The Public Defender has filed a constitutional lawsuit with the Constitutional Court of Georgia and requested that the rule of selection of Supreme Court judicial candidates by the High Council of Justice be declared unconstitutional.
Nino Lomjaria considers that the procedure for selecting Supreme Court judicial candidates violates the constitutionally guaranteed rights of a Georgian citizen to hold public office (Constitution, 25-1), to have access to a fair trial (Constitution, 31-1, first sentence) and the principle of an independent and impartial trial (Constitution, 31-1).
The constitutional lawsuit is based on the findings of the Venice Commission and the OSCE Office for Democratic Institutions and Human Rights (ODIHR), as well as the factual circumstances identified as a result of monitoring the selection process (by the Public Defender of Georgia, OSCE/ODIHR).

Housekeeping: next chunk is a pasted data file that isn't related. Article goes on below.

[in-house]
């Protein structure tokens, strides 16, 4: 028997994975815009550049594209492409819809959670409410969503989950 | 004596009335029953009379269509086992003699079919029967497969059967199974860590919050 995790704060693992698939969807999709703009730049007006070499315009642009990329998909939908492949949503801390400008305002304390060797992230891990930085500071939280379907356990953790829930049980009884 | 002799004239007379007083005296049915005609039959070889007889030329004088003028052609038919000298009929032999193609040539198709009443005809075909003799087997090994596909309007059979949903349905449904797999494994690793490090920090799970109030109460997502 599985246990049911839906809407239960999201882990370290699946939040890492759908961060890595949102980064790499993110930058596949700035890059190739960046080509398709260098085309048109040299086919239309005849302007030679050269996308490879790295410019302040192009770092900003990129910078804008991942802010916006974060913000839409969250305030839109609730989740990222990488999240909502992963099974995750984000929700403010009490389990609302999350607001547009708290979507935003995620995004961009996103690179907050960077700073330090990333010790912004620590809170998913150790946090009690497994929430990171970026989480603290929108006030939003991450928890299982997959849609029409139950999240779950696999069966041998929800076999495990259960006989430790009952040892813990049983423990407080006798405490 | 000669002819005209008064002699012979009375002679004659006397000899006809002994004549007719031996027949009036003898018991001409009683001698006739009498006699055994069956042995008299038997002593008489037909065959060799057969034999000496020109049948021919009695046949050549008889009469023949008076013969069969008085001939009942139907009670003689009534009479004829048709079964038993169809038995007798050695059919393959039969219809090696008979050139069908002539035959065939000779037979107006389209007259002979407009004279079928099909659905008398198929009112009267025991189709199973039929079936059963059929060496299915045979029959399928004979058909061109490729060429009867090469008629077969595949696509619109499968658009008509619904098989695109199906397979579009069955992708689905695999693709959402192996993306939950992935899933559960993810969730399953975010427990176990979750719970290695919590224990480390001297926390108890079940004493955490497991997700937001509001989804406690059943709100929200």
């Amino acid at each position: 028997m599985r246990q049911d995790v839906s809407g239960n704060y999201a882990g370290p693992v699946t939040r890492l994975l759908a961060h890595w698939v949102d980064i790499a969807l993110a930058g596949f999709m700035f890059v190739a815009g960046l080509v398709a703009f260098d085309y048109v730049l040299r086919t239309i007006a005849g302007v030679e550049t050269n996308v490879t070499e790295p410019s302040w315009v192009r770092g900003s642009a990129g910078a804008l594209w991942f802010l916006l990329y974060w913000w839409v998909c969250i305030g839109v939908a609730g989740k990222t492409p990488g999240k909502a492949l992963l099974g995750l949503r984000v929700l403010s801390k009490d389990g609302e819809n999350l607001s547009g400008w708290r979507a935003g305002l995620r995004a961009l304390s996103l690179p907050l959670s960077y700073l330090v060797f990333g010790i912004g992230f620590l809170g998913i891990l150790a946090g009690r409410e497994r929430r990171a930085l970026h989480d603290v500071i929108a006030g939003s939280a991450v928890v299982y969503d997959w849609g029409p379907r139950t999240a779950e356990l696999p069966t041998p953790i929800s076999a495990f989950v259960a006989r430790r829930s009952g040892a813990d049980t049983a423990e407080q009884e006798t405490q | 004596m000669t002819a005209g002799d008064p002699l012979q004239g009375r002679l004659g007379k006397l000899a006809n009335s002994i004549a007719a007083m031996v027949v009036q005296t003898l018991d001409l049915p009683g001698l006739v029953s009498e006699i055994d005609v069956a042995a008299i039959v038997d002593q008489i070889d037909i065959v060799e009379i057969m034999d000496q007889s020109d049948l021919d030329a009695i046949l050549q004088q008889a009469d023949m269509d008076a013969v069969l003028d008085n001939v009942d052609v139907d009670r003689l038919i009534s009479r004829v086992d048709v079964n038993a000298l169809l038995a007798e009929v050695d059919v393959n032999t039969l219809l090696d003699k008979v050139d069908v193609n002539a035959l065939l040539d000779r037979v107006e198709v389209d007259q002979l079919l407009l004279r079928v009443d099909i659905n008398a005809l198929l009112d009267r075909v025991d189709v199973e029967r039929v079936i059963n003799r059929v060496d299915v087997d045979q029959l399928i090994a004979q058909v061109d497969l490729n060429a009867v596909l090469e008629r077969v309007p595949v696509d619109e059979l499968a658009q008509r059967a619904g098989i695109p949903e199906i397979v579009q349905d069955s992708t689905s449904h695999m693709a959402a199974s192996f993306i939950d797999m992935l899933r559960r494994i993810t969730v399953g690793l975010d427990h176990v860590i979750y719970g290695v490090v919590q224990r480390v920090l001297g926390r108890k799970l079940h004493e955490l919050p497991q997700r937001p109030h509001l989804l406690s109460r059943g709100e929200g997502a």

According to the Ombudsman, the selection rule fails to exclude the risk of arbitrariness, as under the disputed norm, the secret ballot does not oblige the High Council of Justice to substantiate its decision, namely why it favored one candidate and rejected the other. In the absence of the right to appeal, the Supreme Court judicial candidates are unable to prove in court that their rejection was wrong. The rule fails to ensure a fair process and candidates who meet the requirements of the law are unjustifiably prevented from being selected in accordance with their own professional or other personal advantages.
In the constitutional lawsuit, the Public Defender also demands that the Constitutional Court of Georgia suspend the disputed norms until the case is fully resolved.
The Supreme Council of Justice of Georgia continues the process of selection of candidates for the Supreme Court by secret ballot. Voting was held again on October 31, 2019 and three candidates were nominated for one vacancy.